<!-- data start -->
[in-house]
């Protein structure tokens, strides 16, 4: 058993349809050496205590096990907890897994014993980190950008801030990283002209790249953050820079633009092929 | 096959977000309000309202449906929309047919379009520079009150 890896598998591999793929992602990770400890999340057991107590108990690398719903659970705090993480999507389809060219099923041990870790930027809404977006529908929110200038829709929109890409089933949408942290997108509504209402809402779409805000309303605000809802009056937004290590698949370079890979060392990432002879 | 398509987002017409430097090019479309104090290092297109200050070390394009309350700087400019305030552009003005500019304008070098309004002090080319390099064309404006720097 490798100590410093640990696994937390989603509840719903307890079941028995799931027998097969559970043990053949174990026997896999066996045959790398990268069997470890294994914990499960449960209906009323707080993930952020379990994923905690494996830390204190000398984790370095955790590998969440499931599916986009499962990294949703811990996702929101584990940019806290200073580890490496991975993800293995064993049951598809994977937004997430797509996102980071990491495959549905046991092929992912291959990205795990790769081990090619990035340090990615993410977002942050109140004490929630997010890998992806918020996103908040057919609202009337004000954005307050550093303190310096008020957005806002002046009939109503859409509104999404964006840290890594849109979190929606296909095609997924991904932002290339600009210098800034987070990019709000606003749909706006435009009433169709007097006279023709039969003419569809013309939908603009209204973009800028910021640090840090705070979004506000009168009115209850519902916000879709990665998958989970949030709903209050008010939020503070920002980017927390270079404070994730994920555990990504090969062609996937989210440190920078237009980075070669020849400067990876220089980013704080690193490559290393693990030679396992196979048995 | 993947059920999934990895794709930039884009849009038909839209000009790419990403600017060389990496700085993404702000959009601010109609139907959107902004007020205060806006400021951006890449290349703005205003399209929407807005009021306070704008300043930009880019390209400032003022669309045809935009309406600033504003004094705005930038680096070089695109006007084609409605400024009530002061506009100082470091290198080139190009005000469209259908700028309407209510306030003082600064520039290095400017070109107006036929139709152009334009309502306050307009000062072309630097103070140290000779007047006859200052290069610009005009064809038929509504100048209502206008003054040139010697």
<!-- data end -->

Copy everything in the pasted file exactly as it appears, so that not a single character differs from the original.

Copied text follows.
[in-house]
């Protein structure tokens, strides 16, 4: 058993349809050496205590096990907890897994014993980190950008801030990283002209790249953050820079633009092929 | 096959977000309000309202449906929309047919379009520079009150 890896598998591999793929992602990770400890999340057991107590108990690398719903659970705090993480999507389809060219099923041990870790930027809404977006529908929110200038829709929109890409089933949408942290997108509504209402809402779409805000309303605000809802009056937004290590698949370079890979060392990432002879 | 398509987002017409430097090019479309104090290092297109200050070390394009309350700087400019305030552009003005500019304008070098309004002090080319390099064309404006720097 490798100590410093640990696994937390989603509840719903307890079941028995799931027998097969559970043990053949174990026997896999066996045959790398990268069997470890294994914990499960449960209906009323707080993930952020379990994923905690494996830390204190000398984790370095955790590998969440499931599916986009499962990294949703811990996702929101584990940019806290200073580890490496991975993800293995064993049951598809994977937004997430797509996102980071990491495959549905046991092929992912291959990205795990790769081990090619990035340090990615993410977002942050109140004490929630997010890998992806918020996103908040057919609202009337004000954005307050550093303190310096008020957005806002002046009939109503859409509104999404964006840290890594849109979190929606296909095609997924991904932002290339600009210098800034987070990019709000606003749909706006435009009433169709007097006279023709039969003419569809013309939908603009209204973009800028910021640090840090705070979004506000009168009115209850519902916000879709990665998958989970949030709903209050008010939020503070920002980017927390270079404070994730994920555990990504090969062609996937989210440190920078237009980075070669020849400067990876220089980013704080690193490559290393693990030679396992196979048995 | 993947059920999934990895794709930039884009849009038909839209000009790419990403600017060389990496700085993404702000959009601010109609139907959107902004007020205060806006400021951006890449290349703005205003399209929407807005009021306070704008300043930009880019390209400032003022669309045809935009309406600033504003004094705005930038680096070089695109006007084609409605400024009530002061506009100082470091290198080139190009005000469209259908700028309407209510306030003082600064520039290095400017070109107006036929139709152009334009309502306050307009000062072309630097103070140290000779007047006859200052290069610009005009064809038929509504100048209502206008003054040139010697």